While the Government announced progress on A&E waiting times yesterday, and claimed better performance on delayed discharges, while down, delayed discharges remain higher than two years ago.

Why is the problem of 'bed-blocking' so hard to overcome? A recent Care Commission report on the care of elderly people provides a timely snapshot of the progress being made in Glasgow, to improve care and integrate health and social services.

Despite praising services, inspectors nevertheless made ten recommendations for improvement. The 'could do better' verdict was partly based on factors outwith the control of health and social service chiefs in the city. So-called 'Glasgow challenges' include the sheer scale of service delivery, high levels of deprivation and higher levels of ill-health among older people than Scotland in general.

Glasgow City Council and NHS Greater Glasgow and Clyde, together known as the Glasgow Partnership, are advised to sustain their efforts to meet delayed discharge targets. But the inspectorate also wanted more done to mitigate the damaging effect on older people. The longer such patients spend waiting for a care home place, or a community care assessment, the less likely they are to return home.

While the partnership has met a key Government target on delayed discharges once, in April 2011, at that point the target was to have no delays over six weeks in length. The current target, of no delays over four weeks, has never been met in the Glasgow Partnership area.

Another area where the Inspectorate wants to see improvement is in cutting the number of emergency hospital admissions to . Here again, Glasgow Partnership's performance is below par, but the report says having five large general hospitals with A&E facilities may be making them more likely to be used.

So what is working? Inspectors praised a pharmacy-based scheme to review the medicines elderly patients are on, on the basis that a significant proportion of hospital admissions are related to medication. Half-way house care homes have helped cut admissions, and re-ablement schemes to get those who do end up in hospital back to their own homes have all been successful.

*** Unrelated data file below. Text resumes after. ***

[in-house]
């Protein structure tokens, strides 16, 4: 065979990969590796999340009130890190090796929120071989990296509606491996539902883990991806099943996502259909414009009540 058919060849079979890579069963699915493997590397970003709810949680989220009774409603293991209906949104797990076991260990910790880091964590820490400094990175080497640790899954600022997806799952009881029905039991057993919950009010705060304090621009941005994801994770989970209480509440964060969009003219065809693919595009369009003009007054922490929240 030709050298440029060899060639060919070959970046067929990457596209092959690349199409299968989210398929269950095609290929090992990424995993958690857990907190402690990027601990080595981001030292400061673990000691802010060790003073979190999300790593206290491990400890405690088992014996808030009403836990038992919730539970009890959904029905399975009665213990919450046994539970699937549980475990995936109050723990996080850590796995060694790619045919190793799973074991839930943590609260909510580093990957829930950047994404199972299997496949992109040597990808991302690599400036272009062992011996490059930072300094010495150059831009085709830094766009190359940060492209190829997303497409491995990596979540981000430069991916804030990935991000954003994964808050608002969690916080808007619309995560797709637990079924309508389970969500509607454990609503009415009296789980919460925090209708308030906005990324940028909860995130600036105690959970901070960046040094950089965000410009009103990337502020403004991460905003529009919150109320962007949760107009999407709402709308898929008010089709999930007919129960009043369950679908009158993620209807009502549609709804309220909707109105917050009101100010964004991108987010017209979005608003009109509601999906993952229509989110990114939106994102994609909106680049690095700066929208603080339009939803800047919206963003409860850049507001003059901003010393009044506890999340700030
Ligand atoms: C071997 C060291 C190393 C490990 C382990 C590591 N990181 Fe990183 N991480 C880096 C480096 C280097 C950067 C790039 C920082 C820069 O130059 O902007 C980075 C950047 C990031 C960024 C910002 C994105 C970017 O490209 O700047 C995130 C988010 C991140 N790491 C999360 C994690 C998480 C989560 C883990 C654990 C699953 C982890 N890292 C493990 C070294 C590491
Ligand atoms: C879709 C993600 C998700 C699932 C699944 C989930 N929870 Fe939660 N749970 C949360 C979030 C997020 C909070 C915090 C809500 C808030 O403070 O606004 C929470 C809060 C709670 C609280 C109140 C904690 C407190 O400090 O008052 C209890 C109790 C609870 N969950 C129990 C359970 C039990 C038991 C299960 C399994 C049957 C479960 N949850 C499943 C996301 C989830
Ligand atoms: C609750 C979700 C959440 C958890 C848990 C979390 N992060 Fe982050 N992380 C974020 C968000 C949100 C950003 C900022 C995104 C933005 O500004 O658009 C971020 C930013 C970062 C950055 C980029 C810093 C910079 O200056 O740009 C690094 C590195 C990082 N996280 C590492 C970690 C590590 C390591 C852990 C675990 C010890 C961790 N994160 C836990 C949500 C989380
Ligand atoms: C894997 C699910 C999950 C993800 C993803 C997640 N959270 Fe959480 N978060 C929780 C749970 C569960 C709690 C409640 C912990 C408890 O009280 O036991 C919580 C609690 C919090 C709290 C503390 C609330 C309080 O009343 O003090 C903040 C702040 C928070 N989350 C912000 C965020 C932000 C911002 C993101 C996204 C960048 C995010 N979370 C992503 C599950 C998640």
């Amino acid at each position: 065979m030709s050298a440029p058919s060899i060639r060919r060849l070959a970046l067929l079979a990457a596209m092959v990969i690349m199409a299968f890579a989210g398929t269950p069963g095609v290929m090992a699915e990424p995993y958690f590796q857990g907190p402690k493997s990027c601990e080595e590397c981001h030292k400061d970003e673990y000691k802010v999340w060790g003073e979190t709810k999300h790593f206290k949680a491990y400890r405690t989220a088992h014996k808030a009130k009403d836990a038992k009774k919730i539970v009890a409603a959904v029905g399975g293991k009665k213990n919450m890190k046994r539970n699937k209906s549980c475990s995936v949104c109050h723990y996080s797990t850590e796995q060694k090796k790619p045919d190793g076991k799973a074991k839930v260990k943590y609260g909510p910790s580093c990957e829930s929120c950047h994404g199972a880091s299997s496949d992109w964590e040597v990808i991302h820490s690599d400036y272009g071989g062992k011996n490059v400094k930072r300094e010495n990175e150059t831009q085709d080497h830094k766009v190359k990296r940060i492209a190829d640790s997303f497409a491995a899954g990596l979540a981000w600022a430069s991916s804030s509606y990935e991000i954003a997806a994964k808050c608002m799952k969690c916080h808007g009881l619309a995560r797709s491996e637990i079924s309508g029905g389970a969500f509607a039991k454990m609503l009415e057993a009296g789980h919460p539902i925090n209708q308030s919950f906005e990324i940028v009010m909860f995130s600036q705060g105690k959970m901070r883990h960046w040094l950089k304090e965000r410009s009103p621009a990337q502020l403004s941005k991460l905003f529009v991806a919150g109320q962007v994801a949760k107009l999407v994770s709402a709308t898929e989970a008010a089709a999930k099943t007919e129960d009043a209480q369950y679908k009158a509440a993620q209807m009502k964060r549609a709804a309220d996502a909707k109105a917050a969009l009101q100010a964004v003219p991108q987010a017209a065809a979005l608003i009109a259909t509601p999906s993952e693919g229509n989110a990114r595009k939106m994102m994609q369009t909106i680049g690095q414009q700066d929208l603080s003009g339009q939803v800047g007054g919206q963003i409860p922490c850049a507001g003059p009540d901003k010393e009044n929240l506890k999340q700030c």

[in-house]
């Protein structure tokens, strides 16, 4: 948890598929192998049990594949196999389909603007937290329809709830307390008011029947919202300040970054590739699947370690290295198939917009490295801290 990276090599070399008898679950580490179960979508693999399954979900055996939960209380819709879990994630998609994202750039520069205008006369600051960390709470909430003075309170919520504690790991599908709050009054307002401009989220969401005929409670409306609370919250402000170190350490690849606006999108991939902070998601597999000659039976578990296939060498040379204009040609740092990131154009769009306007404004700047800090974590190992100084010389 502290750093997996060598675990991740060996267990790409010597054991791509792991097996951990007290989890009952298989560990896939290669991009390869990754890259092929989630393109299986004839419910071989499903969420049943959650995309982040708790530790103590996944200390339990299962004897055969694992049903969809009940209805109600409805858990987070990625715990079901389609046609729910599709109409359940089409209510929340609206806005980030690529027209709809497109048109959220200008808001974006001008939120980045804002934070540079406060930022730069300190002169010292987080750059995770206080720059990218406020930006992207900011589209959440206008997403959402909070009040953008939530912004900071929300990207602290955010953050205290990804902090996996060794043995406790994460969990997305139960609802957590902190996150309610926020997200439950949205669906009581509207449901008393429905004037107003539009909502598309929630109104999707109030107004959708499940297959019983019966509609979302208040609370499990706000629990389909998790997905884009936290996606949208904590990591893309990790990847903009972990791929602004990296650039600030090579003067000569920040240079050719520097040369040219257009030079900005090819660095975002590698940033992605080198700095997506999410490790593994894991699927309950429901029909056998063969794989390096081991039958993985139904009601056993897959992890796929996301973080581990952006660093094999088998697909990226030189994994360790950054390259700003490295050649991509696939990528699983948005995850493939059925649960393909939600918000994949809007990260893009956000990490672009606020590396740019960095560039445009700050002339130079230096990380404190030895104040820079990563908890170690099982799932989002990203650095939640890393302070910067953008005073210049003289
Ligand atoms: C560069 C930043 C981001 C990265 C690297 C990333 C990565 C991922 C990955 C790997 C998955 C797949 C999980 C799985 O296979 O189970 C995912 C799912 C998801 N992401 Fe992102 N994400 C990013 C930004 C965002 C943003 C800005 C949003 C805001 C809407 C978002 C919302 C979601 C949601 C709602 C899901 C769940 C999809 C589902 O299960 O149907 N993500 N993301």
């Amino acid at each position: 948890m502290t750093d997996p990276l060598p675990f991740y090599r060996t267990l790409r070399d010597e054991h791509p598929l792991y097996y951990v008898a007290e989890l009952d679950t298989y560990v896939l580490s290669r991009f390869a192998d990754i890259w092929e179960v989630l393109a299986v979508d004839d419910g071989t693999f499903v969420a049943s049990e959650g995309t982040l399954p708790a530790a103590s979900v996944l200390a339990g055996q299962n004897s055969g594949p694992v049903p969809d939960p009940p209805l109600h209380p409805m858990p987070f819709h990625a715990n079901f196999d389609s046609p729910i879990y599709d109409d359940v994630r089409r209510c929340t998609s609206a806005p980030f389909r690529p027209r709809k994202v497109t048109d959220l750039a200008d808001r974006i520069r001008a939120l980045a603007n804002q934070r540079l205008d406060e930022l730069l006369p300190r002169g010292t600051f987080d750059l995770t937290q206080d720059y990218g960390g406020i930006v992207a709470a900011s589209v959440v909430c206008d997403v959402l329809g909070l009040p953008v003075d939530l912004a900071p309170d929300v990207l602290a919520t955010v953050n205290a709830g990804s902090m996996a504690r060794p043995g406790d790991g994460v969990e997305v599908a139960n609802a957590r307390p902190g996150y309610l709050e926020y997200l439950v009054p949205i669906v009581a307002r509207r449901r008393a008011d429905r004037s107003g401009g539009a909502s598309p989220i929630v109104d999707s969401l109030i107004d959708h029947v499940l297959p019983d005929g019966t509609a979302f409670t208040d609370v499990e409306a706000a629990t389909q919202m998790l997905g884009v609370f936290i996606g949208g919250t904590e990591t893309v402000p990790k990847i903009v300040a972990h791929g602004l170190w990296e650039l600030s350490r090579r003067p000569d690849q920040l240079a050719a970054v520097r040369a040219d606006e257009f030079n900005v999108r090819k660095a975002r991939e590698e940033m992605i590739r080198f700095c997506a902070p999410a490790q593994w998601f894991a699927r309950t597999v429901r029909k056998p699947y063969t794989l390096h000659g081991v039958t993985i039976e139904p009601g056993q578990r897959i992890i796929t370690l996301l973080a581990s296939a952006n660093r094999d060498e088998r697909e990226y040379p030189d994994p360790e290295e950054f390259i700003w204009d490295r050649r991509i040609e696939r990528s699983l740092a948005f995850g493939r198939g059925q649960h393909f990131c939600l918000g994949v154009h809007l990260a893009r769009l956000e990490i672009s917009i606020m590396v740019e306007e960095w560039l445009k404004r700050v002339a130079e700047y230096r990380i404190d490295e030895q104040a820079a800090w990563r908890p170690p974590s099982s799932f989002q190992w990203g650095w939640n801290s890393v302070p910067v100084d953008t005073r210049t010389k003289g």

Framed in terms of the number of care hours saved (between 37% and 51%, the report says), reablement might be seen as a way of cutting community care costs. But the recipients are full of praise for the service, as are staff, the Care Inspectorate found.

Less so the support for carers. The amount of respite on offer to carers has apparently fallen dramatically. Many were suffering as a result, they said. Meanwhile charges for care services were causing some older people to pay for fewer services, putting more pressure on carers.

There are areas in which organisation can be better. Joint working seems to be falling down in terms of a push to ensure plans are in place for emergencies - the plans are there, but not shared effectively.

But money and cuts, inevitably, are a key factor. Some occupational therapists told inspectors the budget for equipment had run out until the next financial year. This is just one of considerable financial pressures the report says both council and health board are facing.

Many health and care partnerships across Scotland face similar challenges. While progress is being made, services still need to improve. But there may be a limit to how much improvement can be achieved without considerably more money.